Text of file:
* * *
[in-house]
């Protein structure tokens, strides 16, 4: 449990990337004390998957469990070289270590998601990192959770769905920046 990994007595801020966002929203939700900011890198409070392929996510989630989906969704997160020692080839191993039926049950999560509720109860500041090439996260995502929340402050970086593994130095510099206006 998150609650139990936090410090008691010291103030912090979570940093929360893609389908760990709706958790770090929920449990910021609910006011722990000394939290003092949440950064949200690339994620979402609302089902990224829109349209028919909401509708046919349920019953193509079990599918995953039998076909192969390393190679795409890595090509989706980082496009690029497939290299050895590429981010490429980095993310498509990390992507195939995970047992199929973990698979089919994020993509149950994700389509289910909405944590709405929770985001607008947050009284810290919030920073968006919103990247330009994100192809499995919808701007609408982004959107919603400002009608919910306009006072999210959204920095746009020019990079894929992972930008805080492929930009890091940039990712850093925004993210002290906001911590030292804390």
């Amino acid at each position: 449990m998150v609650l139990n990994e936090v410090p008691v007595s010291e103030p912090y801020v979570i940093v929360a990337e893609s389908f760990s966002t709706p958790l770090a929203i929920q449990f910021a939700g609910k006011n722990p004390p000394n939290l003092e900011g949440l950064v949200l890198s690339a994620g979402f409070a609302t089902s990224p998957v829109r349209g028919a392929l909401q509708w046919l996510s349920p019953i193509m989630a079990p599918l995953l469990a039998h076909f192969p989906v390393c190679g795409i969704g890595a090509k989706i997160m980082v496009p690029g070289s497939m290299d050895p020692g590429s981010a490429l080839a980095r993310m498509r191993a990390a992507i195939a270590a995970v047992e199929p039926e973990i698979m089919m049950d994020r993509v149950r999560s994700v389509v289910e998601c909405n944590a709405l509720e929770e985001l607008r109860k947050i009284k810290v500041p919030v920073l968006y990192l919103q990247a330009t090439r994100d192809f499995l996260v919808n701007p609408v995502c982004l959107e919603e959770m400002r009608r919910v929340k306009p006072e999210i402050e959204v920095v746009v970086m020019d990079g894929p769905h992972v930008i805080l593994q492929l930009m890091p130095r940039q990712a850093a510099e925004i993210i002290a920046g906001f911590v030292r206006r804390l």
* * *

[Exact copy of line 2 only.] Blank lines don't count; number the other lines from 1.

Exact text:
């Protein structure tokens, strides 16, 4: 449990990337004390998957469990070289270590998601990192959770769905920046 990994007595801020966002929203939700900011890198409070392929996510989630989906969704997160020692080839191993039926049950999560509720109860500041090439996260995502929340402050970086593994130095510099206006 998150609650139990936090410090008691010291103030912090979570940093929360893609389908760990709706958790770090929920449990910021609910006011722990000394939290003092949440950064949200690339994620979402609302089902990224829109349209028919909401509708046919349920019953193509079990599918995953039998076909192969390393190679795409890595090509989706980082496009690029497939290299050895590429981010490429980095993310498509990390992507195939995970047992199929973990698979089919994020993509149950994700389509289910909405944590709405929770985001607008947050009284810290919030920073968006919103990247330009994100192809499995919808701007609408982004959107919603400002009608919910306009006072999210959204920095746009020019990079894929992972930008805080492929930009890091940039990712850093925004993210002290906001911590030292804390």